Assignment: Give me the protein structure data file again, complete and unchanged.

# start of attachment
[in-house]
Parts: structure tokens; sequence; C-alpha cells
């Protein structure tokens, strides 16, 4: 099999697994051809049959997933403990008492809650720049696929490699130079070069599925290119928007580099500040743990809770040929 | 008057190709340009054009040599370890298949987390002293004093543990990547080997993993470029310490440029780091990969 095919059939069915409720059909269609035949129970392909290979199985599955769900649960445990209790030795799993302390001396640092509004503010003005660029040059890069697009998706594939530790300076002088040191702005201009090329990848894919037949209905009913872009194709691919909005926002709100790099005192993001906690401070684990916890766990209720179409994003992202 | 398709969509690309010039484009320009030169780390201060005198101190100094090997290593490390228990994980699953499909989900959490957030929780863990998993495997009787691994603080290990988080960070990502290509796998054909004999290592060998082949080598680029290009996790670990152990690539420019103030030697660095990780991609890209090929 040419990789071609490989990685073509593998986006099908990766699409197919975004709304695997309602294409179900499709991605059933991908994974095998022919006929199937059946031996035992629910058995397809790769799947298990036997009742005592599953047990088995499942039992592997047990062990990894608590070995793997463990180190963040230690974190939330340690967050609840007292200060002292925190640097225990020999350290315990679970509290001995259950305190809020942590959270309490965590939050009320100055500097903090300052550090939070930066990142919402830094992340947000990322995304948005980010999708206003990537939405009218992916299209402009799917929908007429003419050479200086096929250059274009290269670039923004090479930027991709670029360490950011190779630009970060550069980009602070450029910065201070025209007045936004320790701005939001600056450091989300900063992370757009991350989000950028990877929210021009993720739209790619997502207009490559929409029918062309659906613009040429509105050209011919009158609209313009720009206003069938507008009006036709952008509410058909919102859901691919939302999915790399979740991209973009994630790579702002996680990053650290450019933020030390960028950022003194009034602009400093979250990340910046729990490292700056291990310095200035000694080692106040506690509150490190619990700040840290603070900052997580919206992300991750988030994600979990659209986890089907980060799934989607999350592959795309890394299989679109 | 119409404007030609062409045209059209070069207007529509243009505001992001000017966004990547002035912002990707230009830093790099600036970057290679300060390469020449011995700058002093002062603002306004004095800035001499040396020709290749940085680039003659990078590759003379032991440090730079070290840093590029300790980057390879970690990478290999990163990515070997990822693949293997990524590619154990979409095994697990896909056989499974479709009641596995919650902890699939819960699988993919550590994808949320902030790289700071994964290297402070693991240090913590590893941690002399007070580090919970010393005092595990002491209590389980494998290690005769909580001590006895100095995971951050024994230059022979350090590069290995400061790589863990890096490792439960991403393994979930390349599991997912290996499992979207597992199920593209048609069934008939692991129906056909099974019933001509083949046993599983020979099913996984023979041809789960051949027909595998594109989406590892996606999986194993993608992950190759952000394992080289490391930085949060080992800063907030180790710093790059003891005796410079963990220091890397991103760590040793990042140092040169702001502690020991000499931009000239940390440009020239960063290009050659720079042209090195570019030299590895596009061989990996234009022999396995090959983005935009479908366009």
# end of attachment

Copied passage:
[in-house]
Parts: structure tokens; sequence; C-alpha cells
């Protein structure tokens, strides 16, 4: 099999697994051809049959997933403990008492809650720049696929490699130079070069599925290119928007580099500040743990809770040929 | 008057190709340009054009040599370890298949987390002293004093543990990547080997993993470029310490440029780091990969 095919059939069915409720059909269609035949129970392909290979199985599955769900649960445990209790030795799993302390001396640092509004503010003005660029040059890069697009998706594939530790300076002088040191702005201009090329990848894919037949209905009913872009194709691919909005926002709100790099005192993001906690401070684990916890766990209720179409994003992202 | 398709969509690309010039484009320009030169780390201060005198101190100094090997290593490390228990994980699953499909989900959490957030929780863990998993495997009787691994603080290990988080960070990502290509796998054909004999290592060998082949080598680029290009996790670990152990690539420019103030030697660095990780991609890209090929 040419990789071609490989990685073509593998986006099908990766699409197919975004709304695997309602294409179900499709991605059933991908994974095998022919006929199937059946031996035992629910058995397809790769799947298990036997009742005592599953047990088995499942039992592997047990062990990894608590070995793997463990180190963040230690974190939330340690967050609840007292200060002292925190640097225990020999350290315990679970509290001995259950305190809020942590959270309490965590939050009320100055500097903090300052550090939070930066990142919402830094992340947000990322995304948005980010999708206003990537939405009218992916299209402009799917929908007429003419050479200086096929250059274009290269670039923004090479930027991709670029360490950011190779630009970060550069980009602070450029910065201070025209007045936004320790701005939001600056450091989300900063992370757009991350989000950028990877929210021009993720739209790619997502207009490559929409029918062309659906613009040429509105050209011919009158609209313009720009206003069938507008009006036709952008509410058909919102859901691919939302999915790399979740991209973009994630790579702002996680990053650290450019933020030390960028950022003194009034602009400093979250990340910046729990490292700056291990310095200035000694080692106040506690509150490190619990700040840290603070900052997580919206992300991750988030994600979990659209986890089907980060799934989607999350592959795309890394299989679109 | 119409404007030609062409045209059209070069207007529509243009505001992001000017966004990547002035912002990707230009830093790099600036970057290679300060390469020449011995700058002093002062603002306004004095800035001499040396020709290749940085680039003659990078590759003379032991440090730079070290840093590029300790980057390879970690990478290999990163990515070997990822693949293997990524590619154990979409095994697990896909056989499974479709009641596995919650902890699939819960699988993919550590994808949320902030790289700071994964290297402070693991240090913590590893941690002399007070580090919970010393005092595990002491209590389980494998290690005769909580001590006895100095995971951050024994230059022979350090590069290995400061790589863990890096490792439960991403393994979930390349599991997912290996499992979207597992199920593209048609069934008939692991129906056909099974019933001509083949046993599983020979099913996984023979041809789960051949027909595998594109989406590892996606999986194993993608992950190759952000394992080289490391930085949060080992800063907030180790710093790059003891005796410079963990220091890397991103760590040793990042140092040169702001502690020991000499931009000239940390440009020239960063290009050659720079042209090195570019030299590895596009061989990996234009022999396995090959983005935009479908366009």